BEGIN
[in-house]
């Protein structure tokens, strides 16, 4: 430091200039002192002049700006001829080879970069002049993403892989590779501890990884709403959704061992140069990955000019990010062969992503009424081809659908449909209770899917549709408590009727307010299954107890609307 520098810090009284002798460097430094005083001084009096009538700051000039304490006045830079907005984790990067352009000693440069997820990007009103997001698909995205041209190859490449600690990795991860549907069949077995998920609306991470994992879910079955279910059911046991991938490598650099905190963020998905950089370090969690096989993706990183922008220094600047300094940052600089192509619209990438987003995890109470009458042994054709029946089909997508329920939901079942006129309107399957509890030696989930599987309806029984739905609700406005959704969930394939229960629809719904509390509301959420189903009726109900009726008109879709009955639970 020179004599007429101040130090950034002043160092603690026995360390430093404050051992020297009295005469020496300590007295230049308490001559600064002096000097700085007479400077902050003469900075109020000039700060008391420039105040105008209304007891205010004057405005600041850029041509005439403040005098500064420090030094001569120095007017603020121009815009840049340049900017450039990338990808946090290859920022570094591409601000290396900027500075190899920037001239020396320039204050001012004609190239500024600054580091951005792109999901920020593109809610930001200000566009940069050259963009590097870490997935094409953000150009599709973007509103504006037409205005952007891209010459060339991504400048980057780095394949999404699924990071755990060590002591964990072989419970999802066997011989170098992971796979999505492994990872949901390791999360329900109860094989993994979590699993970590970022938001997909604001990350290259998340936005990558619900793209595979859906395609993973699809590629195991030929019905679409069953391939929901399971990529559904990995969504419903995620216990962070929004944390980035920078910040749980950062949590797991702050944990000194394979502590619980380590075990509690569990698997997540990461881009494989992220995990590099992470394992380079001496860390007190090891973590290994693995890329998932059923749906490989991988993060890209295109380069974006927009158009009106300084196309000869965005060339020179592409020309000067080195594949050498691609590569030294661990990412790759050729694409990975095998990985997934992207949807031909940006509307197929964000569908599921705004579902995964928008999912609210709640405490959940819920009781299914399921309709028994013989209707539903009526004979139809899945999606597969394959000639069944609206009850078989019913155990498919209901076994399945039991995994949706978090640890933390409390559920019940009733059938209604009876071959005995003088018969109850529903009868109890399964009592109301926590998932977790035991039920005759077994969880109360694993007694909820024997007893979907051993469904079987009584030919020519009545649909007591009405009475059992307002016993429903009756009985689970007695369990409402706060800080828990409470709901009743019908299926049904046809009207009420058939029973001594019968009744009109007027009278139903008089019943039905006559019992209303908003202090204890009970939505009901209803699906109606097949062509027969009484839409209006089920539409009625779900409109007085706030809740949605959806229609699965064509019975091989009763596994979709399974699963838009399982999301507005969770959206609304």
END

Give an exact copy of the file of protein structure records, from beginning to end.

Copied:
[in-house]
């Protein structure tokens, strides 16, 4: 430091200039002192002049700006001829080879970069002049993403892989590779501890990884709403959704061992140069990955000019990010062969992503009424081809659908449909209770899917549709408590009727307010299954107890609307 520098810090009284002798460097430094005083001084009096009538700051000039304490006045830079907005984790990067352009000693440069997820990007009103997001698909995205041209190859490449600690990795991860549907069949077995998920609306991470994992879910079955279910059911046991991938490598650099905190963020998905950089370090969690096989993706990183922008220094600047300094940052600089192509619209990438987003995890109470009458042994054709029946089909997508329920939901079942006129309107399957509890030696989930599987309806029984739905609700406005959704969930394939229960629809719904509390509301959420189903009726109900009726008109879709009955639970 020179004599007429101040130090950034002043160092603690026995360390430093404050051992020297009295005469020496300590007295230049308490001559600064002096000097700085007479400077902050003469900075109020000039700060008391420039105040105008209304007891205010004057405005600041850029041509005439403040005098500064420090030094001569120095007017603020121009815009840049340049900017450039990338990808946090290859920022570094591409601000290396900027500075190899920037001239020396320039204050001012004609190239500024600054580091951005792109999901920020593109809610930001200000566009940069050259963009590097870490997935094409953000150009599709973007509103504006037409205005952007891209010459060339991504400048980057780095394949999404699924990071755990060590002591964990072989419970999802066997011989170098992971796979999505492994990872949901390791999360329900109860094989993994979590699993970590970022938001997909604001990350290259998340936005990558619900793209595979859906395609993973699809590629195991030929019905679409069953391939929901399971990529559904990995969504419903995620216990962070929004944390980035920078910040749980950062949590797991702050944990000194394979502590619980380590075990509690569990698997997540990461881009494989992220995990590099992470394992380079001496860390007190090891973590290994693995890329998932059923749906490989991988993060890209295109380069974006927009158009009106300084196309000869965005060339020179592409020309000067080195594949050498691609590569030294661990990412790759050729694409990975095998990985997934992207949807031909940006509307197929964000569908599921705004579902995964928008999912609210709640405490959940819920009781299914399921309709028994013989209707539903009526004979139809899945999606597969394959000639069944609206009850078989019913155990498919209901076994399945039991995994949706978090640890933390409390559920019940009733059938209604009876071959005995003088018969109850529903009868109890399964009592109301926590998932977790035991039920005759077994969880109360694993007694909820024997007893979907051993469904079987009584030919020519009545649909007591009405009475059992307002016993429903009756009985689970007695369990409402706060800080828990409470709901009743019908299926049904046809009207009420058939029973001594019968009744009109007027009278139903008089019943039905006559019992209303908003202090204890009970939505009901209803699906109606097949062509027969009484839409209006089920539409009625779900409109007085706030809740949605959806229609699965064509019975091989009763596994979709399974699963838009399982999301507005969770959206609304």